The testimony of plaintiffs and the other witnesses upon the issue was generally vague and unspecific. Defendant did testify that he believed that the level of the field at the east end of the culvert was about 2 feet higher than the bottom of the culvert. The plaintiffs stated that water stood in their field following a 3 1/2-inch rain, but had not done so before. Apparently, the placing of the large rock at the east end of the culvert contributed to the standing water. Plaintiffs offered some testimony concerning the manner of plowing and working the fields by defendant to alter the course of natural flow. All witnesses testified, however, that the manner of the field work was normal and was that used by most farmers. There was no testimony of an unusual or perverse scheme of tilling designed to alter the course of flow. It is indeed apparent that no plowing or other field work had been done in the area covered with grass in many years.

• 2 While the owner of the dominant estate has an easement over the land of the servient estate (Pinkstaff v. Steffy (1905), 216 Ill. 406, 75 N.E. 163), we have found no cases which require the owner of the servient estate to improve or aid the natural flow of surface water from the dominant estate.

Upon the record, the portion of the decree requiring defendant to excavate or lower the existing natural course of surface drainage as specified in the decree is contrary to the manifest weight of the evidence. Mizowek v. De Franco (1976), 64 Ill.2d 303, 356 N.E.2d 32.

• 3 We consider plaintiffs' cross-appeal from that portion of the decree which required them "to maintain the elevations in the waterway west of the culvert as they existed in December 1975." Lee Freeland lowered the course of a natural drainage on the west end of the culvert more than a foot. While not clearly stated, the record suggests that plaintiffs had sought to improve the natural surface drainage by "shaping" the elevations in their field to produce an uninterrupted and even flow of surface water to the point where it left their land in the course of natural drainage. Such record suggests, without clear specificity, that the improvement extended some 500 feet west of the culvert and created an improved, if not an artificial water course.

In Templeton v. Huss (1974), 57 Ill.2d 134, 311 N.E.2d 141, the court reviewed the history of drainage law in this State. The opinion quoted from Peck v. Herrington (1884), 109 Ill. 611, 619, where the court said:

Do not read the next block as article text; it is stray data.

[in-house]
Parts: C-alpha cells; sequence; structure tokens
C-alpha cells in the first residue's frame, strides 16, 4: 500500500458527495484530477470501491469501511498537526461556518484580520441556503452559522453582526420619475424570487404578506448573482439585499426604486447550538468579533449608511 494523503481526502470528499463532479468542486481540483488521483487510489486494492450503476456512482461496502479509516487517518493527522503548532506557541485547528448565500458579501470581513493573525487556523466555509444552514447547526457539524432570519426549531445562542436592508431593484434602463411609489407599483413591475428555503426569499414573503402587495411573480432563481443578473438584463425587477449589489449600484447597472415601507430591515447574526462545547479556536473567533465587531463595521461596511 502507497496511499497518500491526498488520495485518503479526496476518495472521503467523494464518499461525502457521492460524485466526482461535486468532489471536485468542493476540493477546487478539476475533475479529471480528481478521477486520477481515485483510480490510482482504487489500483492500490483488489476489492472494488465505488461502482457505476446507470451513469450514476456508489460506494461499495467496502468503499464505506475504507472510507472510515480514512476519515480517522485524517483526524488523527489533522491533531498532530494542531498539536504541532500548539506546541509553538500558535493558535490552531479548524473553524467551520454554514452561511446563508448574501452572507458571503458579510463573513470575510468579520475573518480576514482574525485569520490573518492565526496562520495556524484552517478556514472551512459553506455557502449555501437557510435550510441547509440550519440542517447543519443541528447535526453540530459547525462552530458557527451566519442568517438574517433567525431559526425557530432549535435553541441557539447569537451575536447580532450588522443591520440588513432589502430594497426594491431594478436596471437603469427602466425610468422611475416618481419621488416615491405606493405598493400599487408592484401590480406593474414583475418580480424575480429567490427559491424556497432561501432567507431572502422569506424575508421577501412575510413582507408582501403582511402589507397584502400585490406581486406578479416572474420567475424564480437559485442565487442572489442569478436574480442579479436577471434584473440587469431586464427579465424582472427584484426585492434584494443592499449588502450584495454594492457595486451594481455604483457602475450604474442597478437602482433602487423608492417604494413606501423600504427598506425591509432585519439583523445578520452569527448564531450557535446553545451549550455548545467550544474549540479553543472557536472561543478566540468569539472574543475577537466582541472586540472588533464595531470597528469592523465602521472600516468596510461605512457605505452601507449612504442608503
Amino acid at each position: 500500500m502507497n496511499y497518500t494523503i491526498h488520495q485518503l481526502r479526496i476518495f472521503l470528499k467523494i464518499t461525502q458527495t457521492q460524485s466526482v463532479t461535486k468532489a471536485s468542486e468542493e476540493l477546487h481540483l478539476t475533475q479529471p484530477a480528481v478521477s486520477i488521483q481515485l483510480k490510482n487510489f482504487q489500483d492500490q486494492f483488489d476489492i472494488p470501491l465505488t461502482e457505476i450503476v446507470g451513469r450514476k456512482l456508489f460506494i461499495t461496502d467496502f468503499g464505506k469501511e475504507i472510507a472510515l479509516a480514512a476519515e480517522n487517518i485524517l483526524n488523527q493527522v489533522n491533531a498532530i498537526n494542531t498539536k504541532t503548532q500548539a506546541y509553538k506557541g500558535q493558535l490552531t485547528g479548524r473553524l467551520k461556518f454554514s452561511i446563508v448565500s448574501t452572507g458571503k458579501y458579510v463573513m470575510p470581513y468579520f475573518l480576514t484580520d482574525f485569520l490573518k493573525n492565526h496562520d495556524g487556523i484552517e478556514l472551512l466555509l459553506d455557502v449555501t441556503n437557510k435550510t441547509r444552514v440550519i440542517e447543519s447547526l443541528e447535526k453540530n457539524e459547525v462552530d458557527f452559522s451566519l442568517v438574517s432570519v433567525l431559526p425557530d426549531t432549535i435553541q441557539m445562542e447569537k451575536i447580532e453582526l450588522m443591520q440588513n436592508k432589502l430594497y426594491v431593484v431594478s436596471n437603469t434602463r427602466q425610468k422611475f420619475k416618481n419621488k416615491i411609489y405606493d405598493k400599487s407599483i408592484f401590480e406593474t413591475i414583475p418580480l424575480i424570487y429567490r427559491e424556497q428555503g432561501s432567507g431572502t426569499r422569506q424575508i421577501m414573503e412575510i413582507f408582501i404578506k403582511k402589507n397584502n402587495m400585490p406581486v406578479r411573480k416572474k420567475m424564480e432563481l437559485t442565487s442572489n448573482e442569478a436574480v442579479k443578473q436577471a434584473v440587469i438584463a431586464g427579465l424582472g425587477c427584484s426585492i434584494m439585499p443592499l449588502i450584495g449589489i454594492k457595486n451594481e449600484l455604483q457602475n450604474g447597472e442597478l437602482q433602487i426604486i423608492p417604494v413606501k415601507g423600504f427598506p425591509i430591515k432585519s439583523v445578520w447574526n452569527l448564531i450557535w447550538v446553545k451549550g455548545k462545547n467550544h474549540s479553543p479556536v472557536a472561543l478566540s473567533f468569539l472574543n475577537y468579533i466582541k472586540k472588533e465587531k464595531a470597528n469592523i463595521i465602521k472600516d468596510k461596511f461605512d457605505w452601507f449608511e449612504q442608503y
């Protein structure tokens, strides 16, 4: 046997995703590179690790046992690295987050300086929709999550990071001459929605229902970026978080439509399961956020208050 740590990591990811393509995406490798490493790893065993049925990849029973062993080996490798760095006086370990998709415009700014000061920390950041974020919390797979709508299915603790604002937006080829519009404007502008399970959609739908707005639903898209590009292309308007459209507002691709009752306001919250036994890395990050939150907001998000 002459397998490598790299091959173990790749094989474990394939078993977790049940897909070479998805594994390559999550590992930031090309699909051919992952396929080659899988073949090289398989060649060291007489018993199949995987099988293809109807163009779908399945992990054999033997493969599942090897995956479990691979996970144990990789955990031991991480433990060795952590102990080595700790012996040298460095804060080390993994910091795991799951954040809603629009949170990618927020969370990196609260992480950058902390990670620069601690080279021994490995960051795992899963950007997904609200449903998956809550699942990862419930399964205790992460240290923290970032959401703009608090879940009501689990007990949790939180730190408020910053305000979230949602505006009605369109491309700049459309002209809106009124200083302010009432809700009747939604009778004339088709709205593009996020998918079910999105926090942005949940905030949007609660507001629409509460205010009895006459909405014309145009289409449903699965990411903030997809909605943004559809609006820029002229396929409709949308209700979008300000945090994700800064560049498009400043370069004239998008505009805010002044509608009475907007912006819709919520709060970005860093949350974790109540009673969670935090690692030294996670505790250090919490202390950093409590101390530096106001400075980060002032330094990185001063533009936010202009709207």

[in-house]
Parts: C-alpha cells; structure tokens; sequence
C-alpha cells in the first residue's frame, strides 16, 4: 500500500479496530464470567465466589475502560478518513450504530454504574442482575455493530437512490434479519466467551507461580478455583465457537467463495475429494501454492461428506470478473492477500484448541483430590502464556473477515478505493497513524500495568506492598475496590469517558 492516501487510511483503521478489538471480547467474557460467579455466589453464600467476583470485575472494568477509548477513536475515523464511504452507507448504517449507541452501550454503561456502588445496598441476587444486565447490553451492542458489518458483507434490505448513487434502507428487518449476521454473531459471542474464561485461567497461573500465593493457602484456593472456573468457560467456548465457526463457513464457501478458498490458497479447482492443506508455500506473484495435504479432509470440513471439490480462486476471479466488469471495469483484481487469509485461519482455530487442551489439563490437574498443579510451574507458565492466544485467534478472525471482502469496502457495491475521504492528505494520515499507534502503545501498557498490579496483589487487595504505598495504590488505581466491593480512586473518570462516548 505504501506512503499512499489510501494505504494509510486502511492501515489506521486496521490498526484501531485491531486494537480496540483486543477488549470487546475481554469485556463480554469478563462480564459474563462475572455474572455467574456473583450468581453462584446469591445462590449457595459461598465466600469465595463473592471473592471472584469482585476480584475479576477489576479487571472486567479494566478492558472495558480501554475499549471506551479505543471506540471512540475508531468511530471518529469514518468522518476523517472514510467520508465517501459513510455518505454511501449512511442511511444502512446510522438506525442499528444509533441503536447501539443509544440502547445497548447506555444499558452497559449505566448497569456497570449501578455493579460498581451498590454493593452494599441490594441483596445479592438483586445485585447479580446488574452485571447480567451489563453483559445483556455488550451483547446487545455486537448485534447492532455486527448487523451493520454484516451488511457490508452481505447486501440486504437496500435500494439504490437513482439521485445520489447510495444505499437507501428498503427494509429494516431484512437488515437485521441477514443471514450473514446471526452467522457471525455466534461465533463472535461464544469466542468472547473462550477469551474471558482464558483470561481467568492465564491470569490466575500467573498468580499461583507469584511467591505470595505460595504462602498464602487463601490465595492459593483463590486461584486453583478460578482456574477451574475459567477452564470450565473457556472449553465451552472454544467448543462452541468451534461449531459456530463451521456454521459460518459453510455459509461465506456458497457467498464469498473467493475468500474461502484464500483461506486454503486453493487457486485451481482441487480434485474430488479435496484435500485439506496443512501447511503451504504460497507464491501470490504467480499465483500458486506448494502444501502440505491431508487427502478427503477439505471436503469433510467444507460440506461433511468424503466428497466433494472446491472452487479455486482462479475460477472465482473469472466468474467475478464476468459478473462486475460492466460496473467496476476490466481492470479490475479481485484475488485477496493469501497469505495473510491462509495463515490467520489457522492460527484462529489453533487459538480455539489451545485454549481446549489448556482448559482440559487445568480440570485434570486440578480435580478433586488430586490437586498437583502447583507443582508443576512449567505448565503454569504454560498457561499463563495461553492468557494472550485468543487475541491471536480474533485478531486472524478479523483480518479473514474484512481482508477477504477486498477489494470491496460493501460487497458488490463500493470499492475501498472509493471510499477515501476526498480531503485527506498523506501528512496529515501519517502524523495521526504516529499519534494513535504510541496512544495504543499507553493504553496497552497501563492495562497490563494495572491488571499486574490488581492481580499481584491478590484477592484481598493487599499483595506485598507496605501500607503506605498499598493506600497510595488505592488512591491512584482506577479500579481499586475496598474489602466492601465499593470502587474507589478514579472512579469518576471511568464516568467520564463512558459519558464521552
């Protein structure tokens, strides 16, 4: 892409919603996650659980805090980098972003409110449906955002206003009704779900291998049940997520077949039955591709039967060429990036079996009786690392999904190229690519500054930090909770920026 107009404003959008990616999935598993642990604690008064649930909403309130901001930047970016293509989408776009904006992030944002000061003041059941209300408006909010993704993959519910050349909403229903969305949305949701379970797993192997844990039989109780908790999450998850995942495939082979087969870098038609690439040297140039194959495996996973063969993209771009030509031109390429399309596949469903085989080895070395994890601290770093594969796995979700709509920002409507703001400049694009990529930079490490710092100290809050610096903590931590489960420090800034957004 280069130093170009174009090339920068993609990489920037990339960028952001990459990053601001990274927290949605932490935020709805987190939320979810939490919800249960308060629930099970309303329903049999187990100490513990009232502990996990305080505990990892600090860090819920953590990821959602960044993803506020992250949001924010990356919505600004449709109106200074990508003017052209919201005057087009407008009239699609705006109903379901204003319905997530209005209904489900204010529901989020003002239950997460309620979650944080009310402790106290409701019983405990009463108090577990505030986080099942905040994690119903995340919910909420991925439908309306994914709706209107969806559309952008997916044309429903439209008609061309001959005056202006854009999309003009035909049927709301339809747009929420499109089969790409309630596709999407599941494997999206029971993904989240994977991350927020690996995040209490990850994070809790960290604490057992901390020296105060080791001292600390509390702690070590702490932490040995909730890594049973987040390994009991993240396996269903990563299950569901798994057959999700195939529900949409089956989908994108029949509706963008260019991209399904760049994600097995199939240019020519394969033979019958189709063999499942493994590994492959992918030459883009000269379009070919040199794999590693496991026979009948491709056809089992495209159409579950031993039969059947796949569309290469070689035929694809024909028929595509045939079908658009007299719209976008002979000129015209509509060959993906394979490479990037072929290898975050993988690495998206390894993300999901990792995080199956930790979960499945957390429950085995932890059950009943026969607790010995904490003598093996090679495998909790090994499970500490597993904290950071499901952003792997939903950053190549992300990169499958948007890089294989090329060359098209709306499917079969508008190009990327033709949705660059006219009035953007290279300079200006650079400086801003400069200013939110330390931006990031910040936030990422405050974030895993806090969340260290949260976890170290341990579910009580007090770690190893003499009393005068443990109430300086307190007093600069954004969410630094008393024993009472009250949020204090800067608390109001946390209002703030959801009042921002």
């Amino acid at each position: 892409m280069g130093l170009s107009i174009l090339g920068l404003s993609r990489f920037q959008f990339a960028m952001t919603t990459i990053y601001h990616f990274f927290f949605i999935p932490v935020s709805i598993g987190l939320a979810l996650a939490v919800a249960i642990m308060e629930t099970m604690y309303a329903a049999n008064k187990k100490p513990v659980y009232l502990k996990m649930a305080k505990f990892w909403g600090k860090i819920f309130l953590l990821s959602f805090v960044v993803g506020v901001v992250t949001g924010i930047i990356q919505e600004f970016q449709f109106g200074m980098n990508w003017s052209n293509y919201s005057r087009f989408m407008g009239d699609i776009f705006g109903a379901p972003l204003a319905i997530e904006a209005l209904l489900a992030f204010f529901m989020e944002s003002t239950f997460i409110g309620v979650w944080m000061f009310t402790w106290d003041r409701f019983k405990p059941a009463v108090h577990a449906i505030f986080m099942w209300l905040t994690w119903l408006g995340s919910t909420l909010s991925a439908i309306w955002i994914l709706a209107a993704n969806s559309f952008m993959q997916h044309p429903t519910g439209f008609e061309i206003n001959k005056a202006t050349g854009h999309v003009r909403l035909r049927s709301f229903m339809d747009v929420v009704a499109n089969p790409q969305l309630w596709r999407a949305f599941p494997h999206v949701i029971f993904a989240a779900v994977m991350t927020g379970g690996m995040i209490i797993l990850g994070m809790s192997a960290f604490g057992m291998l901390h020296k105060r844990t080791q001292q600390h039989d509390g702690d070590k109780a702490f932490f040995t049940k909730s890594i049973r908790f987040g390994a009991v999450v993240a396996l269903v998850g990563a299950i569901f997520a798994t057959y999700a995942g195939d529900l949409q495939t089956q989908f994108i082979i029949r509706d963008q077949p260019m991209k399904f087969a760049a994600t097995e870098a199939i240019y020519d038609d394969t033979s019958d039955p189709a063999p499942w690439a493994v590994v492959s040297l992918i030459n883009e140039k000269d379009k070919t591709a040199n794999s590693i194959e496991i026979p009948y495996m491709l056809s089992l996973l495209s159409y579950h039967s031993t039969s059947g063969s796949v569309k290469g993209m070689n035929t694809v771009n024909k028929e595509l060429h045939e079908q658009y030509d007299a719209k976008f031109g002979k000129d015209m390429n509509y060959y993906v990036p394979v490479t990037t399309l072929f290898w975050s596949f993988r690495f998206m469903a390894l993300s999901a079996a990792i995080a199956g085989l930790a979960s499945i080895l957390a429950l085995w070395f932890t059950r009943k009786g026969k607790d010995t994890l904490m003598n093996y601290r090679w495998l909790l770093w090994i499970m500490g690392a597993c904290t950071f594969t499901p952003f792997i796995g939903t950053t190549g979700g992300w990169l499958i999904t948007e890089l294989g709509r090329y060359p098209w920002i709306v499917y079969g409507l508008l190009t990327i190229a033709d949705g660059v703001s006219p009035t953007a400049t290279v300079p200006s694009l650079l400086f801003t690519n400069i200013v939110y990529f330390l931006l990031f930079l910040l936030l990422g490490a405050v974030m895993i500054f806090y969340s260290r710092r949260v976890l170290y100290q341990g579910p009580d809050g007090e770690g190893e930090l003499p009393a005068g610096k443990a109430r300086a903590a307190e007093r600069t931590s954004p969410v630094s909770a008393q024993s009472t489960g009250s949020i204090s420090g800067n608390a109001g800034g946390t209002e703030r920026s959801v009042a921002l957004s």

"* * * It may also be regarded as a well settled rule that the owner of the upper field can not construct drains or ditches so as to create new channels for water in the lower field, but he may make such drains, for agricultural purposes, on his own land, as may be required by good husbandry, although by so doing the flow of water may be increased in a regular, well-defined channel, which carries the water from the upper to the lower field,"

and noted that the "good husbandry rule" was codified in section 2-1 of the Illinois Drainage Code (Ill. Rev. Stat. 1973, ch. 42, par. 2-1) in the language:

"Land may be drained in the general course of natural drainage by either open or covered drains. When such a drain is entirely upon the land of the owner constructing the drain, he shall not be liable in damages therefor."

See also Bossler v. Countryside Gardens, Inc. (1976), 44 Ill. App.3d 423, 358 N.E.2d 352.

It is possible that the plaintiffs, in constructing their improved drainage system did lower the level of the course of natural drainage between the east edge of plaintiffs' field and the west end of the culvert as such natural drainage crossed the highway right-of-way to enter the culvert. So far as the record discloses, the natural surface drainage on plaintiffs' land as improved was directed to and discharged in the area where it had naturally left plaintiffs' field. We conclude that the decree is contrary to law in so far as it required plaintiffs to restore the level of the natural drainage on their own land to the level at which it existed in December 1975, and such portion of the decree is reversed.

• 4 The decree, in so far as it requires defendant to lower the elevation of the grassed area presently providing a course of natural drainage across the defendant's field and "to maintain the same in the future at an elevation of at least 5 inches lower than the east flow line at the east end of the culvert," and in so far as it is construed to require defendant to lower his field and "to maintain the maximum elevation of the waterway flowing east at the level of the flow line at the east end of the culvert," is reversed and the cause is remanded for further proceedings not inconsistent with the views expressed.

Affirmed in part; reversed in part and remanded with directions.

MILLS, P.J., and CRAVEN, J., concur.

19780811